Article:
Last week, Canada’s remaining traditional department store chain Hudson’s Bay launched THE COLLECTIONS, a pop-up shop with 12 Canadian designers. It’s the fourth iteration of its pop-up series which is dedicated to showcasing Canadian design talent. Five locations across the country, including two stores in downtown Toronto (Queen Street, Yorkdale), and one each in Montreal, Vancouver (downtown) and Calgary (CF Chinook Centre) showcase 90 styles including women’s wear, men’s wear, unisex, and jewelry. All stores feature designers Mikhael Kale, Pedram, S.P. Badu, WIL Studios, WRKDEPT, Hilary MacMillan and Sid Neigum, with the Vancouver and Toronto Queen Street locations adding Atelier Guarin, Markoo, and NY-based Daniel Gregory Natale, and accessories by Biko and Cuchara.
Nordstrom, which operates pop-up spaces in its flagships in Vancouver and Toronto, continues to introduce new brands for a temporary period of time with considerable success. The company’s newest pop-up is called ‘¡Viva México!' which carries a mix of colourful and quirky items in bright spaces that include ample use of pink and yellow. Last month, mattress-in-a-box concept Casper displayed its wares at Nordstrom’s pop-up spaces and various other brands and concepts have been introduced into the innovative spaces since the CF Pacific Centre Nordstrom store opened in September of 2015. Called Pop-In@Nordstrom, the concept is carried in several US Nordstrom stores and was conceptualized by Olivia Kim, formerly of trendy retailer/brand Opening Ceremony.
[Below: Nordstrom’s Newest Pop-up ‘¡Viva México!' in Vancouver and Toronto. Photo: Nordstrom]
Luxury retailer Holt Renfrew is also keeping things fresh by including temporary brand activations in its stores, be it a Stone Island-branded pop-up at its Mississauga Store, or the ‘H-Project’ which is a permanent space in its stores which houses a rotating collection of unique brands, many with an ethical message.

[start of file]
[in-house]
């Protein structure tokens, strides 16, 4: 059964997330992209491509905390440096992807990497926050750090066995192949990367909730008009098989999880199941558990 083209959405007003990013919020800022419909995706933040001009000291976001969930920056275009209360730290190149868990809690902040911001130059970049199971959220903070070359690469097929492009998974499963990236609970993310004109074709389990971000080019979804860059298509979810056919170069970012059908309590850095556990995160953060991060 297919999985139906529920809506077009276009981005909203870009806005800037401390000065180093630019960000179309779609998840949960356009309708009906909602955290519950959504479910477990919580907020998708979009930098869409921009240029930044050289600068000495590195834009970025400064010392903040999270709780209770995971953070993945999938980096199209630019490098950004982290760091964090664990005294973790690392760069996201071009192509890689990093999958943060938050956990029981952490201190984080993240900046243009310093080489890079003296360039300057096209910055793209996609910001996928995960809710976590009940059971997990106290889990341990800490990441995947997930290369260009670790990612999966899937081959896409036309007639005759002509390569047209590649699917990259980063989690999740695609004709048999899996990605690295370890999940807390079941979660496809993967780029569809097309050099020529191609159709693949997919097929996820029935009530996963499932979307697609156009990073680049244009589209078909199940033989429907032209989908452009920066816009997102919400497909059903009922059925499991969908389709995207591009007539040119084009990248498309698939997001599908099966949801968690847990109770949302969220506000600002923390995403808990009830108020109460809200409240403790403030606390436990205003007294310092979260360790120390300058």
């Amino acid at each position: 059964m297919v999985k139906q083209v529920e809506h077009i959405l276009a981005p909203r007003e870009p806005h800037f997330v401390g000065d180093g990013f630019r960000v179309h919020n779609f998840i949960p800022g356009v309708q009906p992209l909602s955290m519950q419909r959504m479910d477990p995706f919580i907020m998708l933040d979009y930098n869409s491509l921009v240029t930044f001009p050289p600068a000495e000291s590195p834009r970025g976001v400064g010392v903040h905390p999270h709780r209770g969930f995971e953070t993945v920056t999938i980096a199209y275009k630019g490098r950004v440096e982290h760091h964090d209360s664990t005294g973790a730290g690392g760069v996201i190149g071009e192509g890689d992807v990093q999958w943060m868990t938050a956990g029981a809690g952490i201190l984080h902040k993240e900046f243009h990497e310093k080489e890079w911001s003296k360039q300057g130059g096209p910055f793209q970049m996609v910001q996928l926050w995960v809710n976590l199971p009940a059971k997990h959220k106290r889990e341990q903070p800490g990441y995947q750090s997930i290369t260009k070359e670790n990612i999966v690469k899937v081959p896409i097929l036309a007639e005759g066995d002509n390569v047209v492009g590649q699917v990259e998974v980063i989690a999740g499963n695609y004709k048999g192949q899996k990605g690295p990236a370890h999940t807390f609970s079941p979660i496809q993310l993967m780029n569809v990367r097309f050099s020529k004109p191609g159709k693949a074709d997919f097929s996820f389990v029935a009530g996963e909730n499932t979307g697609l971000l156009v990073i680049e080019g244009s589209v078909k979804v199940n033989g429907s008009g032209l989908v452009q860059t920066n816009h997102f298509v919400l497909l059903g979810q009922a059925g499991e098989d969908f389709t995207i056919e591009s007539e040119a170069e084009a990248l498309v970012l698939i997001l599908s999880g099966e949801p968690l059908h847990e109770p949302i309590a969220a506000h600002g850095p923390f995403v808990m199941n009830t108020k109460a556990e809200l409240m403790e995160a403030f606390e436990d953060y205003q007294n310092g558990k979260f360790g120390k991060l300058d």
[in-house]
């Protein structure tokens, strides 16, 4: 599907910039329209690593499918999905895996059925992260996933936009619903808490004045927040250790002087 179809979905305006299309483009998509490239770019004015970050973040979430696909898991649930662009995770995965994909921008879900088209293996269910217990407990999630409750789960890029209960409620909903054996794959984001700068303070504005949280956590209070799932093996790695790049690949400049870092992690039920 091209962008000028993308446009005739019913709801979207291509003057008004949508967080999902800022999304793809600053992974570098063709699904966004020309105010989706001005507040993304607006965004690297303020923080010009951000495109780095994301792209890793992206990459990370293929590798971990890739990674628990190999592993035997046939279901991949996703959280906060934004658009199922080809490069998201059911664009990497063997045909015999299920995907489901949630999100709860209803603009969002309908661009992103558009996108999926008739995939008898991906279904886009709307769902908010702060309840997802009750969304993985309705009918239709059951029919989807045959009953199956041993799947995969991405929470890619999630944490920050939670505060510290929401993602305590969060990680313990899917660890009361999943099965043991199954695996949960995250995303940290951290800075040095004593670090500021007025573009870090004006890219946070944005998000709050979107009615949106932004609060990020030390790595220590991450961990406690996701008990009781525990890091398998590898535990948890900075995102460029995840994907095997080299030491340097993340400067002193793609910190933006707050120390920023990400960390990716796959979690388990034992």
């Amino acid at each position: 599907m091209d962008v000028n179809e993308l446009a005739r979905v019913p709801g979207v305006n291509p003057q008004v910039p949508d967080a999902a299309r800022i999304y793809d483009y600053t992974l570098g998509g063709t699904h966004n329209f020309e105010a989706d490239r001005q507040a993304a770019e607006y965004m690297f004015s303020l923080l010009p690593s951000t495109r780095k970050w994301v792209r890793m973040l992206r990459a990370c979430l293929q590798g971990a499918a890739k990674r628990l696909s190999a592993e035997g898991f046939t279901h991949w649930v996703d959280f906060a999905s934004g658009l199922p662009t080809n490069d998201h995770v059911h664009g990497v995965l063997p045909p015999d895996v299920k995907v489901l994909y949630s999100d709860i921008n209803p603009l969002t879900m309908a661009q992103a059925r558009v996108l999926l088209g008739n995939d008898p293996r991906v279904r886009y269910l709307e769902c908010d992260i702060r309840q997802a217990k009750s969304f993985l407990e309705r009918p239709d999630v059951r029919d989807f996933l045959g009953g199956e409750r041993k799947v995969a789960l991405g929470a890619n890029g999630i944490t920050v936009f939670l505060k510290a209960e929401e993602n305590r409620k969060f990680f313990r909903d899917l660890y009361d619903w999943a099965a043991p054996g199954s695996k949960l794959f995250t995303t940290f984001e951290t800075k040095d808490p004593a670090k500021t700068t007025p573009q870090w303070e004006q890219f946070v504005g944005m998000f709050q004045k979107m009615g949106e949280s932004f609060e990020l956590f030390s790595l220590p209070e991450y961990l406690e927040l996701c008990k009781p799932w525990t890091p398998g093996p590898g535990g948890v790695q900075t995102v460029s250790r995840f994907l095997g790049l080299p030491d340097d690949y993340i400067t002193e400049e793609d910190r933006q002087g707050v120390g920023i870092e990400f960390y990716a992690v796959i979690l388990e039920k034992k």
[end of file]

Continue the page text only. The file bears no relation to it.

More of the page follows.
Pop-up retail growth in Canada became explosive, according to Linda Farha, founder and ‘Chief Connector’ at online pop-up retail platform pop-up go. “Demand has never been so great for pop-up space in Canada… landlords are seeing this as a strategy to build buzz, and retailers are utilizing it to further expand distribution and exposure”, said Ms. Farha. She also noted that some brands may pop-up either on their own or within department stores as a way to ‘test the waters’ before taking the risk of permanent stores.
One retail veteran isn’t convinced that pop-up retail in department stores is here to stay. Morris Saffer, founder of Toronto-based Saffer Retail, explained that while pop-up retail in a department store is meant to create buzz, it’s also only a small portion of an otherwise much larger store. “Why not make the entire store an exciting and engaging experience, rather than just one small part,” he said, explaining how department stores need to try harder to impress consumers at a time of unprecedented competition from multi-brand and mono-brand stores in an age of e-commerce, expanding social media and various other distractions. “Consumers are seeking experiences and the more square footage that can be devoted to something interesting, the more successful the retailer will be in its execution.”